+          exceptional events by sending <emphasis>signals</emphasis>. The
+          language runtime may or may not translate these signals into
+          native exceptions, but whatever happens the kernel does not care.
+        </para>
+        <para>
+          You may think that if an app crashes, it's game over and it
+          really shouldn't matter how Wine handles this. It's what you might
+          intuitively guess, but you'd be wrong. In fact some Windows
+          programs expect to be able to crash themselves and recover later
+          without the user noticing, some contain buggy binary-only
+          components from third parties and use SEH to swallow crashes, and
+          still others execute priviledged (kernel-level) instructions and
+          expect it to work. In fact, at least one set of APIs (the
+          IsBad*Ptr series) can only be implemented by performing an
+          operation that may crash and returning TRUE if it does, and FALSE
+          if it doesn't! So, Wine needs to not only implement the SEH
+          infrastructure but also translate Unix signals into SEH
+          exceptions.
+        </para>
+        <para>
+          The code to translate signals into exceptions is a part of NTDLL,
+          and can be found in dlls/ntdll/signal_i386.c. This file sets up
+          handlers for various signals during Wine startup, and for the ones
+          that indicate exceptional conditions translates them into
+          exceptions. Some signals are used by Wine internally and have
+          nothing to do with SEH.
+        </para>
+        <para>
+          Signal handlers in Wine run on their own stack. Each thread has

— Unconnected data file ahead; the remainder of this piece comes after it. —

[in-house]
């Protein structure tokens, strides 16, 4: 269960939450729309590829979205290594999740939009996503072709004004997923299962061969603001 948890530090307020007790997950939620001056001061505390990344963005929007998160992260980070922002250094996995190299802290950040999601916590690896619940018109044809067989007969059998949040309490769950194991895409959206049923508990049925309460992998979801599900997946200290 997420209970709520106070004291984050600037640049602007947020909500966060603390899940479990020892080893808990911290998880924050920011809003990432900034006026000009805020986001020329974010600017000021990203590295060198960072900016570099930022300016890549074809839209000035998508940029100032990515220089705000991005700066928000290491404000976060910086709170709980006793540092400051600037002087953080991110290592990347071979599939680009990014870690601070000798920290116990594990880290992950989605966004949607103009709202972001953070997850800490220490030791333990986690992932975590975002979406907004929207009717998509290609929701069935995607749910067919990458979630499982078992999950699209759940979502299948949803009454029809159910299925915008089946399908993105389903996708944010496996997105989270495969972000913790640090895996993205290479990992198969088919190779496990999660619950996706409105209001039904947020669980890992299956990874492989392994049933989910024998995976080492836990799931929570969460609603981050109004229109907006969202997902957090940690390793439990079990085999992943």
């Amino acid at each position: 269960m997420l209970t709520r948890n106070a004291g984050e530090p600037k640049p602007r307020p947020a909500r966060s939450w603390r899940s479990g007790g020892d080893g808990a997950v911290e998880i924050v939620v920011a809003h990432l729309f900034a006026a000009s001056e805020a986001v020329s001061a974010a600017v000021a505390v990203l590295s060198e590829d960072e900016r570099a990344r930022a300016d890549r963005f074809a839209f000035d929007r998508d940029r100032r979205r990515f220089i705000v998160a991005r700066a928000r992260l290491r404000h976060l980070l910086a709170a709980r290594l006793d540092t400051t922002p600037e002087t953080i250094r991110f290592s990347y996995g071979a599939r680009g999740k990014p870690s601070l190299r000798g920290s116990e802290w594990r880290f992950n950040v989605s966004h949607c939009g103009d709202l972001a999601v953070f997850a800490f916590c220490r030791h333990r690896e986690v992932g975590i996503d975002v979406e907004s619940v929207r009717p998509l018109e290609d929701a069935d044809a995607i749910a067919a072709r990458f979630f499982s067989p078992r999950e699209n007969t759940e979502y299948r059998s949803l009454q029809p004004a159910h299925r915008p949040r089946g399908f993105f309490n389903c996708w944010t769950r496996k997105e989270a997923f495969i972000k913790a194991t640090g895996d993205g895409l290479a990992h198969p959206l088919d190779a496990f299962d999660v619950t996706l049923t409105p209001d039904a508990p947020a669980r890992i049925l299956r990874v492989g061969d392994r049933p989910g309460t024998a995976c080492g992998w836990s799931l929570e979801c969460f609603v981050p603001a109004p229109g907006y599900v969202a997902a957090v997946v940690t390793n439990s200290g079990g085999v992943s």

+          its own signal stack which resides 4k after the TEB. This is
+          important for a couple of reasons. Firstly, because there's no
+          guarantee that the app thread which triggered the signal has
+          enough stack space for the Wine signal handling code. In
+          Windows, if a thread hits the limits of its stack it triggers a
+          fault on the stack guard page. The language runtime can use this
+          to grow the stack if it wants to.
+          <!-- fixme: is it really the language runtime that does this? i
+               can't find any code in Wine to reallocate the stack on
+          However, because a guard page violation is just a regular
+          segfault to the kernel, that would lead to a nested signal
+          handler and that gets messy really quick so we disallow that in
+          Wine. Secondly, setting up the exception to throw requires
+          modifying the stack of the thread which triggered it, which is
+          quite hard to do when you're still running on it.
+        </para>
+        <para>
+          Windows exceptions typically contain more information than the
+          Unix standard APIs provide. For instance, a
+          STATUS_ACCESS_VIOLATION exception (0xC0000005) structure
+          contains the faulting address, whereas a standard Unix SIGSEGV
+          just tells the app that it crashed. Usually this information is
+          passed as an extra parameter to the signal handler, however its
+          location and contents vary between kernels (BSD, Solaris,
+          etc). This data is provided in a SIGCONTEXT structure, and on
+          entry to the signal handler it contains the register state of
+          the CPU before the signal was sent. Modifying it will cause the
+          kernel to adjust the context before restarting the thread.
+        </para>
+      </sect2>
+    </sect1>